USDA's Joint Ag Weather Facility says in the Corn Belt, showers and thunderstorms associated with a cold front stretch from the Great Lakes region southward into the middle Mississippi Valley. "The recent Midwestern turn toward cooler, showery weather has generally come too late for corn but will benefit drought-stricken pastures and some soybeans," USDA reports.
In the West, USDA says isolated showers are mostly confined to the southern half of the region. "In the Northwest, hot, dry weather continues to promote small grain harvesting and other fieldwork," USDA explains.
On the Plains, USDA says showers are generally limited to southernmost areas. "On the southern High Plains, rain is especially beneficial for cotton and other immature summer crops," USDA explains. Meanwhile on the northern High Plains, warm, dry weather favors winter and spring wheat harvesting, according to USDA.
In the South, USDA says beneficial showers are spreading across parts of the Mississippi Valley, including the northern Delta. "Meanwhile in the Southeast, warm, dry weather favors fieldwork and summer crop maturation," USDA adds.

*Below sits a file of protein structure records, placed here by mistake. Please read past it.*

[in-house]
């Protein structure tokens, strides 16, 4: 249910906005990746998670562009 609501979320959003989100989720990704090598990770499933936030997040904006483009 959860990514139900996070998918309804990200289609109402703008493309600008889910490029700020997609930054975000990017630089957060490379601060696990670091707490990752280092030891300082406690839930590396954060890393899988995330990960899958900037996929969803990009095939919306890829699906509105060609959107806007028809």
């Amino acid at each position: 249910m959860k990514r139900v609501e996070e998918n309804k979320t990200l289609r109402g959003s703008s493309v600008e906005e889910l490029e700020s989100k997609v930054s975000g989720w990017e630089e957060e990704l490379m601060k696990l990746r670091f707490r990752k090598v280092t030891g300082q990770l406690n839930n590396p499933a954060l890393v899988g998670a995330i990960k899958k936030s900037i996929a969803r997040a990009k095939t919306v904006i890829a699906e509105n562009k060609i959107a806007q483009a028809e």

USDA's outlook says a cold front currently crossing the Mid-South and Midwest will reach the Atlantic Seaboard by midweek. "During the second half of the week, another cold front will follow a similar path across the Midwest and East," USDA says. Showers and thunderstorms associated with the second front will develop across the upper Midwest on Wednesday and reach parts of the South and East by Friday, according to USDA. "Five-day rainfall totals associated with the two cold fronts could reach 1 to 2 inches, with locally higher amounts, across the South, East and lower Midwest," USDA elaborates. Locally heavy showers will also dot the Southwest, while hot, dry weather will prevail in the Northwest, USDA reports. "Meanwhile, heat will briefly return to parts of the Midwest and East in advance of the second cold front," USDA adds. By week’s end, however, a cool weather pattern will become re-established in most areas from the Plains to the East Coast, according to USDA.